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DOING FASHION PAPER TEXTS: THE STAGED BODY

CONVERSATION BETWEEN NILS AMADEUS LANGE AND PHILIPP RUTHNER

12 February 2020, recorded in the studio of the bookshop Liber777, Domgasse 8, 1010 Vienna

NILS AMADEUS LANGE

is a performer, artist and teacher. Following drama stud-ies at the Hochschule der Künste Bern (HKB), he cul-tivated his theatrical practice by specialising in dance and performance, collaborating on numerous projects with visual artists. The body forms a core element of Nils’ work where it is used as a means of deconstruct-ing conventions, social models and gender stereotypes.

PHILIPP RUTHNER is a movement scientist and Feldenkrais teacher. He has been engaged in neurological learning and teach-ing methods for two decades, working with actors, performers and artists in groups and in individual les-sons. He has been teaching at the Institute of Fashion Design for ten years.

N

What can body-related forms of teaching achieve in the Institute of Fashion Design?

P

An example would be Isabelle Ginot, a dance journalist from France, who also has Feldenkrais as her background and who works both scientifically and practically. She is a good reference. In her work, Ginot proposes to differentiate between the word body image and body scheme. In doing this, she refers to Gallagher, an American philosopher. Ginot believes that body image encompasses perception — the perception of one’s own body. Further, everything cognitive that one can know about the body, maps of the body, skeleton, structures, fasciae, nervous system … There are always trends in time.

As a third point, she mentions the emotional attitude towards one’s own body. This defines the body image. The body scheme includes aspects that are precon-scious. Ginot uses the word 'tacit'. In the movement and sports sciences, it is perhaps situated under the category of motoric programmes, things that are almost unconsciously present, an action you have little access to in everyday life.

My work with the Feldenkrais method is very much about: how do you change behaviour? How do you get through to these body patterns and change your be-havioural processes? To work in that sense is probably too big of a topic for the university context. In other words, what you can refer to is the body image. Namely, really on the perception side of it.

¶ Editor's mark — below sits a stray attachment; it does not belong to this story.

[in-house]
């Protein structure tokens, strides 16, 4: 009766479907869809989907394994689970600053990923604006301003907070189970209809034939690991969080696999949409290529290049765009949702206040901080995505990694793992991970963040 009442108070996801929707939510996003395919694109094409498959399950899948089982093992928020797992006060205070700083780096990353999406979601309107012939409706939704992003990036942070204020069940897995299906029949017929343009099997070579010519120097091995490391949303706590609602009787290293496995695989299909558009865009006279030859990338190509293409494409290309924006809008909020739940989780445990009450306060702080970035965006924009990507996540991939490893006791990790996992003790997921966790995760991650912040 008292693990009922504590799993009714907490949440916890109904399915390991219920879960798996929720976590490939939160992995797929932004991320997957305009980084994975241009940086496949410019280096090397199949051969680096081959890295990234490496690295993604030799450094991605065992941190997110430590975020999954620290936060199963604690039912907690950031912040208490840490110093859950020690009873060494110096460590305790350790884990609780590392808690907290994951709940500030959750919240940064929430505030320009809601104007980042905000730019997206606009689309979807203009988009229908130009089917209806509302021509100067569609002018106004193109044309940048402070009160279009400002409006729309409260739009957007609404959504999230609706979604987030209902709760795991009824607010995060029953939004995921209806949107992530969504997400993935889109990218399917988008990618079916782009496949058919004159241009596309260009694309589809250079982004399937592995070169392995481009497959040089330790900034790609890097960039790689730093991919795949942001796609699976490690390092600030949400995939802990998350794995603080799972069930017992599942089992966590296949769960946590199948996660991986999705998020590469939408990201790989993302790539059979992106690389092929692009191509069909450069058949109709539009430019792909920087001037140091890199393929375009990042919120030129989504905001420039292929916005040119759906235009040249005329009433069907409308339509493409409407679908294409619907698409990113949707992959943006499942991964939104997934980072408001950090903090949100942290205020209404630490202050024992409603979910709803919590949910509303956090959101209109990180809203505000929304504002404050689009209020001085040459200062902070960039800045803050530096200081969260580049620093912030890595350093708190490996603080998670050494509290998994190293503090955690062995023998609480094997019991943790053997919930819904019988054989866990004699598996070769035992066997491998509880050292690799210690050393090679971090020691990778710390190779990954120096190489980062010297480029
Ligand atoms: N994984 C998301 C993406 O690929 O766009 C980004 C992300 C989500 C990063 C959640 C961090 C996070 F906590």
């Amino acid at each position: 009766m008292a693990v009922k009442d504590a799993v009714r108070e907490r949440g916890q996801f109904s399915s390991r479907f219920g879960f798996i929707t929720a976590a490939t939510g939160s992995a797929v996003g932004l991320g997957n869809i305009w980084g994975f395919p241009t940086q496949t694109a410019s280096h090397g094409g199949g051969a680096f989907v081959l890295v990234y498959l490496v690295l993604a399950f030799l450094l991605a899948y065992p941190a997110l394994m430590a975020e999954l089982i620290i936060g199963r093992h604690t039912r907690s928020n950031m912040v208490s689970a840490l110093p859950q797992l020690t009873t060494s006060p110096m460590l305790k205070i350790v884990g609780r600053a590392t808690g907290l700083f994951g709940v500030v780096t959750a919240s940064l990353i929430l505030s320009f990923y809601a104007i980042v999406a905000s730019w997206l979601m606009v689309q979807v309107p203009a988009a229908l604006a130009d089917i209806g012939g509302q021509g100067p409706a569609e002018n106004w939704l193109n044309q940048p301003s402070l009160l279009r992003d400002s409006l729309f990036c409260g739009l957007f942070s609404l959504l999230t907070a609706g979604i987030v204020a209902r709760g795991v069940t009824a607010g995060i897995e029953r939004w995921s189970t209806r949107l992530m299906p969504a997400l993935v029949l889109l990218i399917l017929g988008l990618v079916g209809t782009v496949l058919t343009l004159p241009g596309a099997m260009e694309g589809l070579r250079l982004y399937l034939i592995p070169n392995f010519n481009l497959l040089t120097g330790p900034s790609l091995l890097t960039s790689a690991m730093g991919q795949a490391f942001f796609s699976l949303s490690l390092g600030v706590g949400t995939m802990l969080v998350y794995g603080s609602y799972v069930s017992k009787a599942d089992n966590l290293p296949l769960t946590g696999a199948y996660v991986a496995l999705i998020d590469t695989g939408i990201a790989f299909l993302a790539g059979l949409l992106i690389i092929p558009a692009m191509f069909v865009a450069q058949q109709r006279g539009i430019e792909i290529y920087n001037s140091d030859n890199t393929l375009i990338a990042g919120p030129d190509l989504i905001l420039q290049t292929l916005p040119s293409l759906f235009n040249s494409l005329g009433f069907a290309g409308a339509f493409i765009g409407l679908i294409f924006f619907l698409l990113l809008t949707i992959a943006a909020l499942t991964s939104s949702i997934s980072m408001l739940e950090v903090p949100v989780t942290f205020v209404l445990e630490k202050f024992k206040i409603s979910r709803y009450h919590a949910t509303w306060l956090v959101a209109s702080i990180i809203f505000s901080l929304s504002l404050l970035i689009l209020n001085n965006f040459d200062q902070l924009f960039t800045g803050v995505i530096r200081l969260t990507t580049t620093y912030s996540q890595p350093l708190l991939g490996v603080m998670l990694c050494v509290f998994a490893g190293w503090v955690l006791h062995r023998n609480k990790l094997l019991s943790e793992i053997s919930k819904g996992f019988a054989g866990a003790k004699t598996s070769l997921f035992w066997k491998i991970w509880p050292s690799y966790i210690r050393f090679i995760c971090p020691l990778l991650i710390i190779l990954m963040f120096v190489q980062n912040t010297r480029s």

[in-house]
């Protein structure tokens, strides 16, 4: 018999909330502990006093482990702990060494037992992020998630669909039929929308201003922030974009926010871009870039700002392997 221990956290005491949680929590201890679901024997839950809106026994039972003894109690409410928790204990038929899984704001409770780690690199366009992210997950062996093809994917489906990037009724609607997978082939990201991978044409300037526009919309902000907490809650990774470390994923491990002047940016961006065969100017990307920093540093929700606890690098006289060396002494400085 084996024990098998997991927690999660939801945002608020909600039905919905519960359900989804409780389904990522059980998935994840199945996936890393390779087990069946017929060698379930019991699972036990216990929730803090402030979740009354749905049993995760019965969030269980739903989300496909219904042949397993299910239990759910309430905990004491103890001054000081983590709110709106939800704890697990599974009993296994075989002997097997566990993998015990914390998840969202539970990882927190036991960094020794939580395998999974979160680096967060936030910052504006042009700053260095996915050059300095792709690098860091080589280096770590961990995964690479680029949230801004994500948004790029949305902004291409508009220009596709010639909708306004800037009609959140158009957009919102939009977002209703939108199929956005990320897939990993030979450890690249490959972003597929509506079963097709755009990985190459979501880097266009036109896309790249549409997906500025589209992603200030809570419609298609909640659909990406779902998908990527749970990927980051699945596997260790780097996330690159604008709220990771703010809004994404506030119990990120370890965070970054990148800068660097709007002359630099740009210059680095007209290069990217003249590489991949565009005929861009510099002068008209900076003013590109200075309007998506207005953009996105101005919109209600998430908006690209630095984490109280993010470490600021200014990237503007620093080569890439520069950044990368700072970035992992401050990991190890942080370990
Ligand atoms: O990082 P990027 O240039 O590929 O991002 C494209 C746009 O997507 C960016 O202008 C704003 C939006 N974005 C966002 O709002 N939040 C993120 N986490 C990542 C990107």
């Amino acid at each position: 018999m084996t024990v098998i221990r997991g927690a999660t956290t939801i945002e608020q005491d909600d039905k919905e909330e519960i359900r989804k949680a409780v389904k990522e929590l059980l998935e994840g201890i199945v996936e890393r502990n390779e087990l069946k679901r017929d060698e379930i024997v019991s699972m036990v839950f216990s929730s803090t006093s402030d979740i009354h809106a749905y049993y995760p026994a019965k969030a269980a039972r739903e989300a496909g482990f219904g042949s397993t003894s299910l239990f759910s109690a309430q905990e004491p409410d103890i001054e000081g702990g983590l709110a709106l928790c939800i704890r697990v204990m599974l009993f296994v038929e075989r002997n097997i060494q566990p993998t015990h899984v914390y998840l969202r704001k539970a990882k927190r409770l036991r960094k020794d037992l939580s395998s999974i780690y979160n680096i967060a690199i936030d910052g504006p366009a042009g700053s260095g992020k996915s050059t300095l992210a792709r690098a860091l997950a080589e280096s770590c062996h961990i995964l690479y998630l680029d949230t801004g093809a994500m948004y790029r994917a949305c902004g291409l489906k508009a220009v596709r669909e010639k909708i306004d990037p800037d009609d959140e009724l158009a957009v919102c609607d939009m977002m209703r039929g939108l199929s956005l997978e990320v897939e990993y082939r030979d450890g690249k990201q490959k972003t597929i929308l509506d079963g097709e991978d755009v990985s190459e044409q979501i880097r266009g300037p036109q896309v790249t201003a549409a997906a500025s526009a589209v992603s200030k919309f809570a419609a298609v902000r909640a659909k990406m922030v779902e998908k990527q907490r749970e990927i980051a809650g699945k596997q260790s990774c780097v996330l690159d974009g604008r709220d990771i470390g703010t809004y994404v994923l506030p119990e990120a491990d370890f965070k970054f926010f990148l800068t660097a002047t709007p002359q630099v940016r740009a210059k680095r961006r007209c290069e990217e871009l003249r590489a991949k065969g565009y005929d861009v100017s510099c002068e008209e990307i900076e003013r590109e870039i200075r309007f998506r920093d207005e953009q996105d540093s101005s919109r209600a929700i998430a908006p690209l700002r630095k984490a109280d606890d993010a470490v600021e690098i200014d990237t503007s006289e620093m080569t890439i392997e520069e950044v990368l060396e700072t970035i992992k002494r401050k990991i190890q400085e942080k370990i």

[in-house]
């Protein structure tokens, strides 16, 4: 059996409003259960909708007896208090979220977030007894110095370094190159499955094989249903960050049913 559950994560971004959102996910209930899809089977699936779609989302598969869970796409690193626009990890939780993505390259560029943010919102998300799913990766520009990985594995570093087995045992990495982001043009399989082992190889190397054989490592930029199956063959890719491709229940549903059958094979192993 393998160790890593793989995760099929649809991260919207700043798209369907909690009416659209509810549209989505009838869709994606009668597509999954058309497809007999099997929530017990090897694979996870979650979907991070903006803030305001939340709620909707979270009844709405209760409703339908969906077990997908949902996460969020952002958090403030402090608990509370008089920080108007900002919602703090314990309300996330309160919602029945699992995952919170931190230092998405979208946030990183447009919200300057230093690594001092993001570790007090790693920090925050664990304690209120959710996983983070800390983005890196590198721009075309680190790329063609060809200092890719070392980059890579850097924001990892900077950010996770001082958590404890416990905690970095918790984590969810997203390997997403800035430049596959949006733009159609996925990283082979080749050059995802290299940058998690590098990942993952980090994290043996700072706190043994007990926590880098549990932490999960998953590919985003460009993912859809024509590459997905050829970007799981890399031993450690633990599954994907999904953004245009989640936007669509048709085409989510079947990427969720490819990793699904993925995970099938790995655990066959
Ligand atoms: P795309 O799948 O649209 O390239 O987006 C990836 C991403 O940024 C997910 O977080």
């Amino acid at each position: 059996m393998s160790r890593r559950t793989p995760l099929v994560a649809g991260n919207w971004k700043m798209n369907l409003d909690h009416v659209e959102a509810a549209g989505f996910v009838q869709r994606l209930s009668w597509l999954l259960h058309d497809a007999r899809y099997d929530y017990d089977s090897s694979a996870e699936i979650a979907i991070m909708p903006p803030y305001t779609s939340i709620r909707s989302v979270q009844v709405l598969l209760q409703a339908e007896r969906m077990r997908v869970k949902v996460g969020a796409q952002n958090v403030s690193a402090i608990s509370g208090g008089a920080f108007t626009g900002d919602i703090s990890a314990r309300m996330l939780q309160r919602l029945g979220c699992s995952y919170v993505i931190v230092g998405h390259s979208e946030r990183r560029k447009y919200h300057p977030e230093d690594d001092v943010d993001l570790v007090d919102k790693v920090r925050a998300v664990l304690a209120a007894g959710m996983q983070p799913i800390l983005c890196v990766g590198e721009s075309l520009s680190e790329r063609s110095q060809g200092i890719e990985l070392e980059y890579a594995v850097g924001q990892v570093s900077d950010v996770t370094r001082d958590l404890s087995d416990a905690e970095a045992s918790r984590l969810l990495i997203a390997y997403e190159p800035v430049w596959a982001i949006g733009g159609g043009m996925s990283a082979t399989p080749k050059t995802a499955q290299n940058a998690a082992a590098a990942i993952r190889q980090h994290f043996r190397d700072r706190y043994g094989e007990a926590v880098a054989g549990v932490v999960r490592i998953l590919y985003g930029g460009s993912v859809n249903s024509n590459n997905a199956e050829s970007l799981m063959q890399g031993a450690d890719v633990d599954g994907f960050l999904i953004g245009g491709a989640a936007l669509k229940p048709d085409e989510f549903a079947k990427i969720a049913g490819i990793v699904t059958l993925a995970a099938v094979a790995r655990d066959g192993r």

Where is the body in space? Where does it end? Where, then, are there differences in relation to the dress? Where does space begin? Also to clarify the kinesthetic sensation. This is the process; to research with targeted attention.

The superordinate in my work is certainly the steering of attention. Through this, something rises or is highlight-ed. Ideally, also things that are perhaps left out of your own image. This is interesting for the design process. What if I always left out the pelvic region? What does that mean for the design process?

N

To put the question differently: what is lacking for stu-dents who do not practice Feldenkrais?

P

They lack direct experience of their self and differenti-ation.

Does the research question come directly from within myself and my mechanisms or from a superior ideal?

To put it back to a biology that is basically the same for everyone in the world. What am I in this, in this whole? And then to say: what is the cultural layer above it? That’s what’s interesting. Where does culture lays itself above? Anthropologically or for fashion in turn: where do I get my references from? I think it is im-portant to clarify what is coming from one’s own. What is one’s own, what is absorbed? Do I always start from myself, from my own peculiarities in the design process, or do I always think very much from the outside?Once again: what will be lacking is — in a time that is strongly visualised and conceptualised — the process of the own, the own feeling, the body as a design pos-sibility or “body as a tool” — this term comes from Dr. Bettina Köhler.

N

Who else should be practising Feldenkrais?

P

When it comes to my work with clients or groups, a different process is in the foreground. In those mo-ments, it is really about improving possibilities for ac-tion. This can be on a really dramatic level — stroke or MS or slipped disc. How do you smuggle in new ideas? However, it can also be on a high performance level, for example someone from the Burgtheater, a theatre actress. How does she find neutrality in her stage pres-ence? How can you expand your scope of action? Or an athlete: how does he get to his missing hundredths of a second? That would be my idea of work. But it relates it very strongly to these unconscious programmes and to how you can influence them.